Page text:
While the two Canadian meets didn't make a profit, they were successful in introducing aircraft and flying to thousands of Canadians. And while both meets had spectacular crashes, no one was killed. De Lesseps stayed in Toronto for a few days after the meet. Attending an event hosted by the exclusive York Club in the Gooderham mansion near Bloor, he was introduced to William MacKenzie, whose estate, Benvenuto, was nearby on Avenue Road. MacKenzie invited the young flyer to Benvenuto where he met MacKenzie's eldest daughter, 22 year old Grace.

After the Montreal and Toronto air meets, the Count returned to the US for the airshow at Belmont Park, NY (now JFK International airport).  While there, Grace and her sisters visited with him and he took her for a flight in his two-seat Bleriot. She became the first Canadian woman to fly. 

Their romance flourished and the couple married in London England the following year. They moved to Paris and when the Great War broke out, de Lesseps joined the French Army Air Service, helping to defend Paris. In addition to reconnaissance, de Lesseps is credited with attacking German Zeppelins, and piloting low level bombing runs. His wife Grace was also recognized for her help as a volunteer nurse. After 1918, de Lesseps worked on techniques for aerial photography and became involved in forestry surveys. 1923 was a bad year. His father-in-law, now sir William MacKenzie, died, the MacKenzie family wealth was dissipated, Benvenuto was sold for taxes, and his marriage failed.

In 1926, his company was commissioned by the Quebec government to do aerial surveys in the Gaspe. He went back to Canada to take charge using a Schreck seaplane. His main seaport was located on the waterfront in Gaspe with a secondary waterfront facility further west at Val Brilliant on Lac Matapedia. His family had moved back to Canada and his children, who went to school in Oakville, were able to visit him in Gaspe. During 1926 and the following year, he took thousands of aerial photographs not only of the Gaspe, but also of places like Montreal and Quebec City as well as the numerous villages between Montreal and Gaspe. Hundreds of his glass plates negatives were used to make photographic postcards. Much of his work has survived in museums, especially in the Gaspe.

The Canadian government had jurisdiction over the nascent aircraft industry stipulated that all companies in the industry had to be Canadian while the pilots were required to be British citizens. De Lesseps met the first criteria by registering his Gaspe operation as a Canadian subsidiary. He was working to gain his citizenship so he could continue flying but the issue dragged on. In late 1927, he was to attend a meeting at Val Brilliant on his citizenship. He intended to fly from Gaspe to Val Brilliant the day of the meeting, October 18th. The weather was bad, nevertheless he started out with his mechanic. An hour later over Val Brilliant his aircraft could be heard but the weather had turned so bad he could neither land nor be seen. He decided to fly north to land near the south shore of the St Lawrence River at Matane and return by land. His seaplane crashed while landing and he and his mechanic where thrown into the water. The fuselage stayed intact and searchers found it three days later. His body drifted with the currents, coming to shore 48 days later at Stephenville, Newfoundland. His mechanic's body was never found. De Lesseps was buried in Gaspe on December 14, 1927. Five years later friends designed and dedicated a monument in his name at Gaspe while Ontario named a lake and river about 90 km east of Sioux lookout after him.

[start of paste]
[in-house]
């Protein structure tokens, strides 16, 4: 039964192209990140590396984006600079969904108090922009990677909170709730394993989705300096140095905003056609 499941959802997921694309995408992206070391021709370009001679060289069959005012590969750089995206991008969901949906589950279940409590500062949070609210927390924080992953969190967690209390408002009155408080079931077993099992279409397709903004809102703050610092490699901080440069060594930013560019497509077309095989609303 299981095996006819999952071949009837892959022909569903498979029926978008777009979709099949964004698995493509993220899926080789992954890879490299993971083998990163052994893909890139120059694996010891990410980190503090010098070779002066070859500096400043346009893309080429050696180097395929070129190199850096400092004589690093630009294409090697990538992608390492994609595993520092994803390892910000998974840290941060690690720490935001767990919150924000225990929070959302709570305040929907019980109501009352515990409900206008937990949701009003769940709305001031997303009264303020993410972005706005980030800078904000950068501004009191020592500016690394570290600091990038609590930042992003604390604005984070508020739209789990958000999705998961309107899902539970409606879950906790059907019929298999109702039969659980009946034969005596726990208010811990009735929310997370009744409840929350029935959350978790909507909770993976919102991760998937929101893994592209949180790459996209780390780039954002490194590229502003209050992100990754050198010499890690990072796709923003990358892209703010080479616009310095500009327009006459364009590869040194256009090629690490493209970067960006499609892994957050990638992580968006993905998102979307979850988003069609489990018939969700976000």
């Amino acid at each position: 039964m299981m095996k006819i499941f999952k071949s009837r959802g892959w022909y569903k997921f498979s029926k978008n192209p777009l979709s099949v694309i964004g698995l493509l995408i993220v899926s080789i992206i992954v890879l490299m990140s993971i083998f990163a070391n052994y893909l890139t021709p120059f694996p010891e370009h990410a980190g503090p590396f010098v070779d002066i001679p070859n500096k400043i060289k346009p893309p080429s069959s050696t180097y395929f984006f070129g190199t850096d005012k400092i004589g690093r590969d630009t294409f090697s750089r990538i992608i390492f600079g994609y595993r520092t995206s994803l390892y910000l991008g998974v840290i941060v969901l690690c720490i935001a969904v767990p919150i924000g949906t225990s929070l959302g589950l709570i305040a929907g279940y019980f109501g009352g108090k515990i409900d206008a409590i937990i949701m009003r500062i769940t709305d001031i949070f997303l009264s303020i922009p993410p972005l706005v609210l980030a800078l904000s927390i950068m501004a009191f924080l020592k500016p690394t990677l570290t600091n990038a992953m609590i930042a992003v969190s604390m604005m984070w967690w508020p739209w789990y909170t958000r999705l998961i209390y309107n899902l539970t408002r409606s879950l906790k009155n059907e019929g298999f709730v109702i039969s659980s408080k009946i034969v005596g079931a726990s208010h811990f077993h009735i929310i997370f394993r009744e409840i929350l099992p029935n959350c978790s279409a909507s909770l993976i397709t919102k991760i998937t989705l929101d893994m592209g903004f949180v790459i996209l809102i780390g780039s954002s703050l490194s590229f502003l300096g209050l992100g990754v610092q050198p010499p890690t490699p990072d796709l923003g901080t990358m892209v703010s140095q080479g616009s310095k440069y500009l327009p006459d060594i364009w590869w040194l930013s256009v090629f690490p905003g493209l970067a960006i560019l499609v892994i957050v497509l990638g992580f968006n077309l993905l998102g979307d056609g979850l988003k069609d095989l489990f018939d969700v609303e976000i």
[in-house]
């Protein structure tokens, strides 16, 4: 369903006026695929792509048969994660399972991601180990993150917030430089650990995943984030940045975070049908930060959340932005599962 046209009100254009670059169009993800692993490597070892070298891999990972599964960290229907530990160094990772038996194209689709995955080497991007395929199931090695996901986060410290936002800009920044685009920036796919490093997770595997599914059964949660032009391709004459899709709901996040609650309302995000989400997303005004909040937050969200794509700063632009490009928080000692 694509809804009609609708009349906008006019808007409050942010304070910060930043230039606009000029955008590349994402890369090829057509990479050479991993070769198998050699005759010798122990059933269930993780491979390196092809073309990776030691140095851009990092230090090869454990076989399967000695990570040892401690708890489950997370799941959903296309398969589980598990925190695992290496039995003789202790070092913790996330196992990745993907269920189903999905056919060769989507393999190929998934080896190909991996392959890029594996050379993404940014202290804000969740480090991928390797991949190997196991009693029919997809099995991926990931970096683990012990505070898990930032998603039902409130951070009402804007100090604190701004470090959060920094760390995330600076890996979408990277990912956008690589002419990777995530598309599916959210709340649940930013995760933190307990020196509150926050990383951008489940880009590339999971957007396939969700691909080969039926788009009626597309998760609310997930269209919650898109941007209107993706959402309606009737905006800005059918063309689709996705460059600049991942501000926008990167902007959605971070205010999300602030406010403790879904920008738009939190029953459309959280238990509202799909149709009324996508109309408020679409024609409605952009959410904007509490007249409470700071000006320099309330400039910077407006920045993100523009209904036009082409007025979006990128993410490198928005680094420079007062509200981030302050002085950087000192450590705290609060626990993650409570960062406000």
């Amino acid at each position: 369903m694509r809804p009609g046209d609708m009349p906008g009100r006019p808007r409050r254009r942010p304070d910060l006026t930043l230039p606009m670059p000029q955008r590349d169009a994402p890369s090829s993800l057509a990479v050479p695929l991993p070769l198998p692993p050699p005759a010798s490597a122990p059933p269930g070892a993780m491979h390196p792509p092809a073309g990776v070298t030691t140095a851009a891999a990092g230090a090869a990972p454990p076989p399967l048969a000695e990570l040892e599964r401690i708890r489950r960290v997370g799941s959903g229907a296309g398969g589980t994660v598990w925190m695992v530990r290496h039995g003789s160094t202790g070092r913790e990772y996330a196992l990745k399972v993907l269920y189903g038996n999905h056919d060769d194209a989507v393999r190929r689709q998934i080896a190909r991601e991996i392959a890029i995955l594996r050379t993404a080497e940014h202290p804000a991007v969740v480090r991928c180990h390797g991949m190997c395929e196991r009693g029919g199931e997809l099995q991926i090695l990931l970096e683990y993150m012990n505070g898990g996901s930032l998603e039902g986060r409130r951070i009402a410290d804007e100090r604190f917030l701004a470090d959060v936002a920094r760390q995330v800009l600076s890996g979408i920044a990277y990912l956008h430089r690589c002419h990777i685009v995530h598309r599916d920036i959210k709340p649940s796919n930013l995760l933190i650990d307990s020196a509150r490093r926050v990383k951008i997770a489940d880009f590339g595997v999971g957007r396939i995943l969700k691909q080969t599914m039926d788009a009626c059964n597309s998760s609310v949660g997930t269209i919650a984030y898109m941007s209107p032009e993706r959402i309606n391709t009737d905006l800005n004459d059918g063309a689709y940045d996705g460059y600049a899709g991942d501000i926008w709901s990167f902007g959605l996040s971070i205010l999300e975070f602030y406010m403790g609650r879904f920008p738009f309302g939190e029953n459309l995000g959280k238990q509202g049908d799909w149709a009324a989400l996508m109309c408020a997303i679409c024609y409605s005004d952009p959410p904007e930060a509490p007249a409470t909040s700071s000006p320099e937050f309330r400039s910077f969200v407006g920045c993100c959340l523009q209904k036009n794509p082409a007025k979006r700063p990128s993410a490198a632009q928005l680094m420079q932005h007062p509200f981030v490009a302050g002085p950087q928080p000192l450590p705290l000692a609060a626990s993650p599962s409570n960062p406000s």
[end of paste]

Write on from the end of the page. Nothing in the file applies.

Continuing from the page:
His wife took vacations in Cuba after her family grew up. In poor health, she died there on her last visit in 1946 at the age of 56. Due to a lack of visits and a deteriorating cemetery, Carl suggested it would be a worthy project to bring her body home to lie with her parents at Kirkfield, Ontario in the Kawartha Lakes region.

Carl added many more details and anecdotes about that exciting year in aviation history - the first year of air shows in North America. Meets that brought famous pilots and their machines to our two largest cities.

de Lesseps aerial photo
Aerial Photo c1927
Schrek Seaplane
Schrek Seaplane
de Lesseps boys at school
Oakville school
de Lesseps last flight
Last flight
Lake de Lesseps, North-Western Ontario
Lake de Lesseps
McCurdy and model of the Silver Dart
McCurdy Silver Dart
Closing the Night - a NEX-5 panorama image
Closing the night - Mr Mills has left the building. A panorama shot using a Sony NEX5 camera with in-camera auto-stitching

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Bob Carter